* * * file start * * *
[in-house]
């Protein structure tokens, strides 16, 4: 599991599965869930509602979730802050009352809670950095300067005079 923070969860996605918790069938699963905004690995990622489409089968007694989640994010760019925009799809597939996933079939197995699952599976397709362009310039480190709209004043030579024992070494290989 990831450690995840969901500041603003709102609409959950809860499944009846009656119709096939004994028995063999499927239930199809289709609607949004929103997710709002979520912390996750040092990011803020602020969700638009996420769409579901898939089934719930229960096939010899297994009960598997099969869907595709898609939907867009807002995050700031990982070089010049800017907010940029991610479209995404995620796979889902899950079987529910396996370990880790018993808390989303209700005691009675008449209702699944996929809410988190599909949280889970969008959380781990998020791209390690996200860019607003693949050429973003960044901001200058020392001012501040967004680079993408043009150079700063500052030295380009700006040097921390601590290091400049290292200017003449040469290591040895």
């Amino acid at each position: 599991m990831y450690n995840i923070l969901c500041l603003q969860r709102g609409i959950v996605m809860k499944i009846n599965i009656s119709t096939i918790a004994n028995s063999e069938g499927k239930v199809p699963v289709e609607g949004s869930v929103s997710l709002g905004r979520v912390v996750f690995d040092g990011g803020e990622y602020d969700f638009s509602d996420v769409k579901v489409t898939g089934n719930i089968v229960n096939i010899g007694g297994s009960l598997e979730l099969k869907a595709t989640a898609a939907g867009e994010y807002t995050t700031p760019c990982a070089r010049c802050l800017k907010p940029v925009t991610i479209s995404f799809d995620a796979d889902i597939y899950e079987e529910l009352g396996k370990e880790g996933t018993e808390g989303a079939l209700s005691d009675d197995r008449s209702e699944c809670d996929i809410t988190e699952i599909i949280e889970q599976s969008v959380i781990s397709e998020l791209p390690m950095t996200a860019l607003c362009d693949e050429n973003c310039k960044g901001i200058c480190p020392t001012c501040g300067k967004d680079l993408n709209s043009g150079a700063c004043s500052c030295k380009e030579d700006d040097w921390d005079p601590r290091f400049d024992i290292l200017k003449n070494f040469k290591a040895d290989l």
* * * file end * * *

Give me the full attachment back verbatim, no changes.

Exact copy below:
[in-house]
């Protein structure tokens, strides 16, 4: 599991599965869930509602979730802050009352809670950095300067005079 923070969860996605918790069938699963905004690995990622489409089968007694989640994010760019925009799809597939996933079939197995699952599976397709362009310039480190709209004043030579024992070494290989 990831450690995840969901500041603003709102609409959950809860499944009846009656119709096939004994028995063999499927239930199809289709609607949004929103997710709002979520912390996750040092990011803020602020969700638009996420769409579901898939089934719930229960096939010899297994009960598997099969869907595709898609939907867009807002995050700031990982070089010049800017907010940029991610479209995404995620796979889902899950079987529910396996370990880790018993808390989303209700005691009675008449209702699944996929809410988190599909949280889970969008959380781990998020791209390690996200860019607003693949050429973003960044901001200058020392001012501040967004680079993408043009150079700063500052030295380009700006040097921390601590290091400049290292200017003449040469290591040895």
């Amino acid at each position: 599991m990831y450690n995840i923070l969901c500041l603003q969860r709102g609409i959950v996605m809860k499944i009846n599965i009656s119709t096939i918790a004994n028995s063999e069938g499927k239930v199809p699963v289709e609607g949004s869930v929103s997710l709002g905004r979520v912390v996750f690995d040092g990011g803020e990622y602020d969700f638009s509602d996420v769409k579901v489409t898939g089934n719930i089968v229960n096939i010899g007694g297994s009960l598997e979730l099969k869907a595709t989640a898609a939907g867009e994010y807002t995050t700031p760019c990982a070089r010049c802050l800017k907010p940029v925009t991610i479209s995404f799809d995620a796979d889902i597939y899950e079987e529910l009352g396996k370990e880790g996933t018993e808390g989303a079939l209700s005691d009675d197995r008449s209702e699944c809670d996929i809410t988190e699952i599909i949280e889970q599976s969008v959380i781990s397709e998020l791209p390690m950095t996200a860019l607003c362009d693949e050429n973003c310039k960044g901001i200058c480190p020392t001012c501040g300067k967004d680079l993408n709209s043009g150079a700063c004043s500052c030295k380009e030579d700006d040097w921390d005079p601590r290091f400049d024992i290292l200017k003449n070494f040469k290591a040895d290989l």